Marketing Lessons from Game of Thrones
November 29, 2016
When you love something, you draw parallels between those overarching themes and marketing, right? So, to express my love for Game of Thrones, I’ve chosen to honor the show with these two marketing lessons that just happen to line up perfectly with some of my favorite quotes. The truth is, the lessons have little to do with the show- other than being quality content, written authentically. Read more to see how cleverly I’ve interwoven these concepts.
You know nothing (or less than you think), marketing bloggers.
Marketing writers love to tell their followers that attention spans are shrinking, we’re all turning into gold fish, and you better figure out your microformat or you’ll face sure failure. It’s true, disappearing content and character limits have influenced the landscape for marketers. However, as any high school statistics teacher will tell you, correlation does not equal causation and to say that brands have 15 seconds to sell customers on their offering is ridiculous, and so wrong.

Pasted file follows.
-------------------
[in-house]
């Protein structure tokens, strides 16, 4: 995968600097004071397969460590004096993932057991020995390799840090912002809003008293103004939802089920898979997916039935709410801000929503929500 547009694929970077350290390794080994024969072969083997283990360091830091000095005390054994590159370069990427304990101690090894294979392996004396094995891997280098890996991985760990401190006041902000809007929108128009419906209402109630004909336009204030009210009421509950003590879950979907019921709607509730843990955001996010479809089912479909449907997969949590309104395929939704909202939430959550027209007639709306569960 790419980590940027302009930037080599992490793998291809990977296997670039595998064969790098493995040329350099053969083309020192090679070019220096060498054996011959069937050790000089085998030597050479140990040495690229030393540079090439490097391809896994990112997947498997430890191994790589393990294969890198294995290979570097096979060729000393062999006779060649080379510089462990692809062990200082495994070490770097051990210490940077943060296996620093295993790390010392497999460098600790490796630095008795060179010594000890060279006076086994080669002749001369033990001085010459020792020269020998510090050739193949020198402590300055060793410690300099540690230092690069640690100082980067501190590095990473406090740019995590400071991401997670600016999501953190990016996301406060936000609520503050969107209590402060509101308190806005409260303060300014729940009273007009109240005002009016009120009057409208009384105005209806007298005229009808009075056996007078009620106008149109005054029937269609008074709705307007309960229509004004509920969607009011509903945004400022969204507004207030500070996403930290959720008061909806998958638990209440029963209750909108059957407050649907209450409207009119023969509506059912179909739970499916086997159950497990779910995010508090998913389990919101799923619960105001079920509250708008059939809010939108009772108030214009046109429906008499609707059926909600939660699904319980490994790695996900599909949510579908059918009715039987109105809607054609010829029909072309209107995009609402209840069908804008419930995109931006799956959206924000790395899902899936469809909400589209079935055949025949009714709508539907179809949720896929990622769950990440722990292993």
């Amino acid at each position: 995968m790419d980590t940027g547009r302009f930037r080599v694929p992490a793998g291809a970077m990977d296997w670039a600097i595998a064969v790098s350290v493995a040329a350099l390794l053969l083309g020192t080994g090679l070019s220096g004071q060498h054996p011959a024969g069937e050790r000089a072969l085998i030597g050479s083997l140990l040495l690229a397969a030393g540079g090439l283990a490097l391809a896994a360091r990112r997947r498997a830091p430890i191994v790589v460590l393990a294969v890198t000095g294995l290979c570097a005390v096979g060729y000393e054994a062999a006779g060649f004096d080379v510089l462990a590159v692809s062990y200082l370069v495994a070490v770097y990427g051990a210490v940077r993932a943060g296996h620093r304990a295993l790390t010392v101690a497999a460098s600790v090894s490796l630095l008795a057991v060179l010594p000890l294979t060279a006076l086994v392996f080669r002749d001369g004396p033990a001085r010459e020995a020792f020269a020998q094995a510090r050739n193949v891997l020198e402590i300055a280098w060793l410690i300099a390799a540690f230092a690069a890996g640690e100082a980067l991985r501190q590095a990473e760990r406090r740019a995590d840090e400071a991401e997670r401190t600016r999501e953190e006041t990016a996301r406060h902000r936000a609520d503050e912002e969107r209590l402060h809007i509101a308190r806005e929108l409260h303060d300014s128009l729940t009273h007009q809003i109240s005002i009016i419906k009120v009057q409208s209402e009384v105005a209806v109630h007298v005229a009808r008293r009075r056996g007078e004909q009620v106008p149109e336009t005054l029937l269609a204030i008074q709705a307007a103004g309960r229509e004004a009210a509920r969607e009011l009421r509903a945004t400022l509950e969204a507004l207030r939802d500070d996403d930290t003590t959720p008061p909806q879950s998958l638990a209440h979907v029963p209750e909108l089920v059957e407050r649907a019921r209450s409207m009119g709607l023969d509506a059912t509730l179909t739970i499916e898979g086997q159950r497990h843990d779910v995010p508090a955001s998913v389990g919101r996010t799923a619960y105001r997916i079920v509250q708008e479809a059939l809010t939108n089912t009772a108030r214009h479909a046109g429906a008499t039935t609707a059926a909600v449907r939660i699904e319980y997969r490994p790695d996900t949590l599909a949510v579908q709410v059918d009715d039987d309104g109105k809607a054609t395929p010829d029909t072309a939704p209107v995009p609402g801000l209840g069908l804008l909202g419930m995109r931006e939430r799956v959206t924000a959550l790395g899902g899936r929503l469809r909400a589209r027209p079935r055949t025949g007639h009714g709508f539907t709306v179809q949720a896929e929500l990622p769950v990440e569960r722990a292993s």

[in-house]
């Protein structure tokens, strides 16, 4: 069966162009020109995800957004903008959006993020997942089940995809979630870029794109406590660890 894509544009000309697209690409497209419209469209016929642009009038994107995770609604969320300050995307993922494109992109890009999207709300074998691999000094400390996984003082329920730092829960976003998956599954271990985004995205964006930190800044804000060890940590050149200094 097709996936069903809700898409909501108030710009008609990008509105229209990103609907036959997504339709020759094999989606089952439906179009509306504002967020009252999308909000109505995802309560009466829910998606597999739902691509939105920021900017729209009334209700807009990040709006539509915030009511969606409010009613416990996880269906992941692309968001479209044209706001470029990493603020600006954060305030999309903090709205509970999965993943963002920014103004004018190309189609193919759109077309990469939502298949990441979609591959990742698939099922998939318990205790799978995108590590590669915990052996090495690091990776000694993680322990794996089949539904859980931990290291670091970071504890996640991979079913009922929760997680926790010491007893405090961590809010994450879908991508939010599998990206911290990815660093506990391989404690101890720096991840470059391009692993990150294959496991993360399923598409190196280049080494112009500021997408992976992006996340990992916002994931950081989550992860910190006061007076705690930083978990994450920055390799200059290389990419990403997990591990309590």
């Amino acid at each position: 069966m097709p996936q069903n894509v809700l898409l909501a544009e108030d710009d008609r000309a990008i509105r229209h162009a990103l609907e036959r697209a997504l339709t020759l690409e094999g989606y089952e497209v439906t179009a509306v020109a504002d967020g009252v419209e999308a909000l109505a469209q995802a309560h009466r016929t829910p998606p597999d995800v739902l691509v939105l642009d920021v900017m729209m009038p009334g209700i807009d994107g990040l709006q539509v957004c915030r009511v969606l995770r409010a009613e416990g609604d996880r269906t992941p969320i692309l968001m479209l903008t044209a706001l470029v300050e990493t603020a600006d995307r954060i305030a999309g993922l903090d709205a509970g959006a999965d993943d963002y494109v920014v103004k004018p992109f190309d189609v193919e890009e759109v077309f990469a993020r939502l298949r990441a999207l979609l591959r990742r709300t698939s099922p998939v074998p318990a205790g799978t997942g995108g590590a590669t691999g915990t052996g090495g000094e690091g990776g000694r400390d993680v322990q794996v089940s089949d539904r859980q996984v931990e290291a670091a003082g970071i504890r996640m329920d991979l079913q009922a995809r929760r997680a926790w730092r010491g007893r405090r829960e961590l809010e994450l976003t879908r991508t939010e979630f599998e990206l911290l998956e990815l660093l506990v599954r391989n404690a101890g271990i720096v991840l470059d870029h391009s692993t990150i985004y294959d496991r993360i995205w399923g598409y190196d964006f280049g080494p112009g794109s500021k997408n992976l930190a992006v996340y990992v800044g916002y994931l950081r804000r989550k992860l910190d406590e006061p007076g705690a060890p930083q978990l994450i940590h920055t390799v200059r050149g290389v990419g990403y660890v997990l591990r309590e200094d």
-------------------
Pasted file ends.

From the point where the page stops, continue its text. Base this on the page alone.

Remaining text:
Long-form content and serialized storytelling (like Game of Thrones), is booming because people are desperate for quality narratives and value-adding content. The reason marketers are seeing success when they squeeze messaging into 6 second video bumpers and 140-character twitter cards is because you’re forcing them to interact with the content they don’t care about (maybe even dislike). Of course your market is going to prefer 6 seconds of pain to reoccurring episodes of torture. So instead of finding short-cuts around getting your message out, find a conversation or experience that is important and adds value to your market.
When you play the game of authenticity, you win or you die.
Consumers are smart. They know when you’re talking down to them, and they know when you’re trying to trick them. Authenticity isn’t just about ‘being yourself’ and ‘sharing wands’. It’s about making sure what you’re saying lines up with what you’re actually doing.
No one cares that an 18-year-old ‘influencer’ uses your brand of refrigerator to chill his organic, GMO-free, gluten-infused kale. Consumers ask their friends. They read reviews. They know that online marketers can camouflage the truth, and they can sense when you’re manipulating the facts.
So, instead of bending the truth, be transparent about what your offering does, what you believe in, and who your company aspires to be. Give them an amazing experience with quality content, that lines up with your messaging, and you’ll win. Give them a pile of pitches, and lose your throne.
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